COACH’S NOTEBOOK – Take note of this!

Why do some coaches make notes behind the court and others don’t? Are coaches who take notes better (organised) than those who don’t? By Tjitte Weistra, Badzine Columnist.   Photos: BadmintonPhoto […]

Why do some coaches make notes behind the court and others don’t? Are coaches who take notes better (organised) than those who don’t?

By Tjitte Weistra, Badzine Columnist.   Photos: BadmintonPhoto

I think there are a variety of reasons behind the first question and the answer to the second question is probably very straight forward and that is that you can obviously not judge the quality of coaching by whether somebody is taking notes behind the court or not. The reasons behind why some take notes and others don’t range from simple personal preference to more in-depth reasons such as one’s learning style and a player’s preference of how they like to be coached and what their learning style is. The whole learning style debate is quite interesting and one I recently wrote an essay on as part of my Human Resource studies at Waikato University here in Hamilton, New Zealand. I will come back to the learning style theory shortly.

Personally I’m not much of a “note-taker” when behind a court coaching. The game nowadays is very fast and I prefer to give my full attention to the game and not get “distracted” by having to write things down. In saying that, there are times when I deliberately take notes because there is a specific objective for doing so. Often this is because I want to show the player I’m coaching some important information which I have not been able to really put across in previous occasions just by talking/explaining. This will usually come on the back of a period in which I have been trying to make a player aware of a certain tactical aspect of his/her game or an opponent’s game which hasn’t clicked (yet).

Taking notes is very closely related to one’s preferred learning style but for some coaches it could be a simple way of dealing with their nerves. Having something “to do” behind the court can help control those anxious moments and having something written down on paper can certainly help to ensure that you put across the key things in the 60-second or 2-minute intervals especially if nerves get in the way of remembering what you want to say.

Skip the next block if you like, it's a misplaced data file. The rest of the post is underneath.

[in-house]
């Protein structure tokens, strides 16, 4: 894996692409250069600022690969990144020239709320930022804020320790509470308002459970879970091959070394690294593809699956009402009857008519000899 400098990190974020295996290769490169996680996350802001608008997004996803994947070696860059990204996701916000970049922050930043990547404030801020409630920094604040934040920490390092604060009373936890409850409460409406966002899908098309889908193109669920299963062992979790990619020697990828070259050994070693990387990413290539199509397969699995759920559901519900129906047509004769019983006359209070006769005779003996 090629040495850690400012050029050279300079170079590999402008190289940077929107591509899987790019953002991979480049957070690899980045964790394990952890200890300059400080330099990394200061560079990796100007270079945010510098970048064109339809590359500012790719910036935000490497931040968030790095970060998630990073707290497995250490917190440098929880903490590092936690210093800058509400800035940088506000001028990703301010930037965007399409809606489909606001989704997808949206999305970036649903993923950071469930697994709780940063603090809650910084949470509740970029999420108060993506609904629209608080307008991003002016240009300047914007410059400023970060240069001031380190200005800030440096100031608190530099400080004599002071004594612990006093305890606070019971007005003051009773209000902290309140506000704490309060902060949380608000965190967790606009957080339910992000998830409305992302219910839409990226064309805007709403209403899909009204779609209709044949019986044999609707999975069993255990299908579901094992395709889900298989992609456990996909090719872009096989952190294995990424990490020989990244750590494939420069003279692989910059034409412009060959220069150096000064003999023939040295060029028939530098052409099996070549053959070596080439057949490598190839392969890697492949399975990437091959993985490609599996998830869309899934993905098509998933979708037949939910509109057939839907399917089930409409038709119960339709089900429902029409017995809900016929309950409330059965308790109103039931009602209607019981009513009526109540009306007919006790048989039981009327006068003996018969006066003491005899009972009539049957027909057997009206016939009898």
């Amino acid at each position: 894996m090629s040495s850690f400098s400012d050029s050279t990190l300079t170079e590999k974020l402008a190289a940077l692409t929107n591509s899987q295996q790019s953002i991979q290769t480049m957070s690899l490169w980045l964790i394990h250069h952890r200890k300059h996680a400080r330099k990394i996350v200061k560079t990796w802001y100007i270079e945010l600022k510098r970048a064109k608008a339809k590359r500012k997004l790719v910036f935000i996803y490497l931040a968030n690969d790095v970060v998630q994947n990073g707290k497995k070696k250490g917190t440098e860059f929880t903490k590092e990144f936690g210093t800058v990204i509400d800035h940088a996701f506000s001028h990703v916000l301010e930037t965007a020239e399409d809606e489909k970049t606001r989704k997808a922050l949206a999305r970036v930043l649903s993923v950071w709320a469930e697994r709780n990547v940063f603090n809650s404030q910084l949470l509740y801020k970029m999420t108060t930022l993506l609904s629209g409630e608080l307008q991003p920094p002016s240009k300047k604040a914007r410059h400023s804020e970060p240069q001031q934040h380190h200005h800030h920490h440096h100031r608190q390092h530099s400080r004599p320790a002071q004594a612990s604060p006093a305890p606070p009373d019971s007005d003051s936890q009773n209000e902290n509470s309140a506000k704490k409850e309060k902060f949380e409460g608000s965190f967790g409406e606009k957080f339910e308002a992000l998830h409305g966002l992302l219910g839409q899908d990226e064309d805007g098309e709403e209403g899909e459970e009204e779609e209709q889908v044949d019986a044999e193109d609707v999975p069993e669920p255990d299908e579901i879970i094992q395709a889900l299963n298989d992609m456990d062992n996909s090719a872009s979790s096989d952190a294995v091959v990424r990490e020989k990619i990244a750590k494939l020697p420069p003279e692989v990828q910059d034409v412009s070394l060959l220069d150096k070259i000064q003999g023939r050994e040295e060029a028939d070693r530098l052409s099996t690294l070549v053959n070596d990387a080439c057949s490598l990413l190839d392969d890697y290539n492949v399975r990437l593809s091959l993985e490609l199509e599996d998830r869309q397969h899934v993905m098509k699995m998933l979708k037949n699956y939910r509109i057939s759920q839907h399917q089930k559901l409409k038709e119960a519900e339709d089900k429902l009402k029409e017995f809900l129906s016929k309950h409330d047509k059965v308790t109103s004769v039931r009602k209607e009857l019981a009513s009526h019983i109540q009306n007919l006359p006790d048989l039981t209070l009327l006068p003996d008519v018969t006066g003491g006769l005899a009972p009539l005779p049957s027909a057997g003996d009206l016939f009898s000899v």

Most athletes have a combination of “Kinesthetic” and “Visual” as their preferred learning styles which simple means that they learn best by “doing” and “seeing” but there certainly are the odd ones that just understand things quicker and better by seeing it written down or drawn on paper (“Reading / Writing”). The learning style preferences do bring us to some interesting things to consider. The first one is that “Audio” (listening), which completes de “VARK” learning style model, is not often a preferred learning style of players but most of what we do when coaching is talk; hence, the players are always listening to us. We coaches talk during training.  We talk during games.  We talk a lot! Have you ever caught yourself saying “I’ve told you that a million times, why don’t you get it?”? Perhaps we should ask ourselves the same question. Why does the player not get it? Do we just label this player dumb or stupid or should we ask ourselves whether we have managed to put across the information the right way? Could showing those players notes or drawings help?

We see this tool being used a lot in team sports where tactical positioning is very important but we don’t see it used a lot in badminton. I guess it is a fair question to ask that if players cannot “see” the things that are happening on the court whether such a player has the ability to perform at a high level but exploring with different ways of passing on key information is a good thing to do.

Some coaches have a very strong preference themselves for reading and writing so those coaches will most of the times make lots of notes when coaching as it helps them to organise their thoughts and to store key information better before going on court to communicate those thoughts. One could then, of course, also ask the question whether coaches who have a strong preference for reading and writing can be good coaches because the visual and kinesthetic aspect of coaching is huge. Being able to see what is happening quickly and demonstrating the required skill during training is a major advantage (Next month’s topic: Do good players make good coaches?).

The real aim of this article is to once again get you thinking about a certain aspect of coaching and whether you could revisit the way you capture and store information for yourself and how you put across information to players. Are you trying to consciously be aware of how your players learn best and what your own learning style is are do you think it is irrelevant and players will get the message regardless?

About Tjitte Weistra